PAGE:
Q Does Man Mo Temple need revitalisation?
Having read your article 'A new image for Man Mo Temple' published on Tuesday, the Tung Wah Group of Hospitals would like to point out that the management of the Man Mo Temple was formally entrusted to it with the enactment of the Man Mo Temple Ordinance in 1908, as opposed to it having been purchased from the then Qing government in 1876. Since the establishment of the Tung Wah Hospital in 1870, its directors actively participated in managing the temple with the kaifongs, or community leaders. For nearly a century, we have made efforts to retain the temple's original looks and the relics that came with it.
Tung Wah evolved from a small hospital in Sheung Wan to the largest charitable organisation in Hong Kong today. Having roots in the area, we are naturally concerned about the development of the Central and Western district.
We are fully aware of the recent Sheung Wan revitalisation plan proposed by the Urban Renewal Authority. Should there be an opportunity for us to get involved, we would consider participating. Up till now, there have not been any plans to change the outlook and operation mode of the temple.
Stella See, administration secretary, Tung Wah Group of Hospitals
Q Should the URA cut payments to poor tenants?
I would like to provide a full picture of the tenant compensation issue for your readers.
The existing statutory compensation (for tenants forced to move out of flats that are to be redeveloped) was raised from 1.7 times the rateable (annual rentable) value to the current 'seven, five, three, one formula' in 1996, mainly because of the then skyrocketing rents and a lack of public housing.
Put simply, the formula means that, for a flat of say $70,000 annual rateable value, the tenants gets seven times the first $30,000, five times the second $30,000 and three times the remaining $10,000, and so on.
This applies to all domestic tenants in Hong Kong and not just those in Urban Renewal Authority projects.
The property market has gone through enormous change since the end of 1997. The government's overall rental index for small flats had plunged 47.4 per cent by February this year.
Vacant flats for rent are abundant on the market. Waiting time for public housing has been shortened to three years or less - hence the government's current proposal to deregulate by removing the statutory compensation.
Despite the deregulation, the URA reckons there is a need to retain a major part of the compensation exclusively for those affected by its redevelopment projects. However, due to the high statutory compensation at present, only about a quarter of the affected tenants would opt for our offer of public housing units (mostly located within the urban area).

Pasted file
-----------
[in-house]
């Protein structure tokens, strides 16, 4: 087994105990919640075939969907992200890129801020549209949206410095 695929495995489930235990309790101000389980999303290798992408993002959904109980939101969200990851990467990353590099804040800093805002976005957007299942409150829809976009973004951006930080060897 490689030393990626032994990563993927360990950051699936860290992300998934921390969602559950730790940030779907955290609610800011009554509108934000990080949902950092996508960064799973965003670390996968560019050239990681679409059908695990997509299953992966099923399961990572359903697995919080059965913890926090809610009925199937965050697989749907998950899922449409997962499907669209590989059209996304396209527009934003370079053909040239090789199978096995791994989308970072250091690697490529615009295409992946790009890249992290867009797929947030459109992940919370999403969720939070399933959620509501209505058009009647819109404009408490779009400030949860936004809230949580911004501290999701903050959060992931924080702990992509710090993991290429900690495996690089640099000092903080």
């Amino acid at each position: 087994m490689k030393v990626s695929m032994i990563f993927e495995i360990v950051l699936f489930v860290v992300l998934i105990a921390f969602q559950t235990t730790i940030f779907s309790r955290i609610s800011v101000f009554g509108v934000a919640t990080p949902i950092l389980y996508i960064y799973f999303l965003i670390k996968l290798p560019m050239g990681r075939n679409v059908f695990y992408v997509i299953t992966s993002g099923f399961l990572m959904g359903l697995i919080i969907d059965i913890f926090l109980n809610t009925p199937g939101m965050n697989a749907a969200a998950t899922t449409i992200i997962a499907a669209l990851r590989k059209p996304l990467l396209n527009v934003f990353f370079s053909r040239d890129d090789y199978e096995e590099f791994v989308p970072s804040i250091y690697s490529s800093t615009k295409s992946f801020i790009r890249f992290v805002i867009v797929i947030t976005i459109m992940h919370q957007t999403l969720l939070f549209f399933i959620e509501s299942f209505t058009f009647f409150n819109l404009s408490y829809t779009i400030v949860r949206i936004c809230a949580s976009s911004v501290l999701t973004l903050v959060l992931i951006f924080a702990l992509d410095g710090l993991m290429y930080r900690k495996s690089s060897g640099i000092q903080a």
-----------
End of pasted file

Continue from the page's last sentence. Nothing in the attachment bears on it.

Most would take the cash option and some would move to poor-quality, but low-rental accommodation, which defeats the purpose of trying to improve their quality of life.
In fact, only about 300 of our 2,000 housing units available per year have been taken up. We have listened to the views of legislators, social workers and tenant groups and come up with a three-point proposal for ex gratia compensation. First, the rehousing option will be retained as a primary means of living-quality improvement.
Second, particularly poor families living in cubicles and bed spaces will continue to receive the present minimum cash payments of $80,000 and $70,000 respectively. (This normally amounts to more than six years of rent in places like Shamshuipo.)
These two options will, in our experience, cater for more than half of the affected tenants who are obviously also the most needy people.
For the remainder, the third option is a cash offer of 3.5 times the rateable value, roughly about 42 months' rent.
Again by experience, the average rateable value of domestic flats affected by our projects is $45,000, which means a compensation of $157,500.
The proposed 3.5 times rateable value is, of course, a reduction from the current average of about six times, resulting from the existing formula.
But, in all fairness, 42 months' rent compensation for our tenants is quite substantial compared to all tenants in Hong Kong, who will get nil if the new law is passed.
More importantly, this will narrow the gap between the rehousing and cash options so that more of the tenants who are eligible for public housing will choose the rehousing option.
Eddie So, external relations general manager, URA
On other matters ...
I am writing about the mobile phone that exploded. The injured man mentioned that his phone was bought from Apliu Street, which is famous for its second-hand electronics market. The prices are attractive and goods on offer are popular. But are they safe?
The Consumer Council should investigate the incident and the Apliu Street market to see how consumers can be better protected in future.
Name and address supplied
I am writing regarding last Thursday's article 'Restaurant closes for second time owing pay'. Sun Hei Restaurant obviously went out of business because it was not smoke-free.
If it had been, it would have attracted the 85 per cent of the people who don't smoke and it would still be in business.
Annelise Connell, Mid-Levels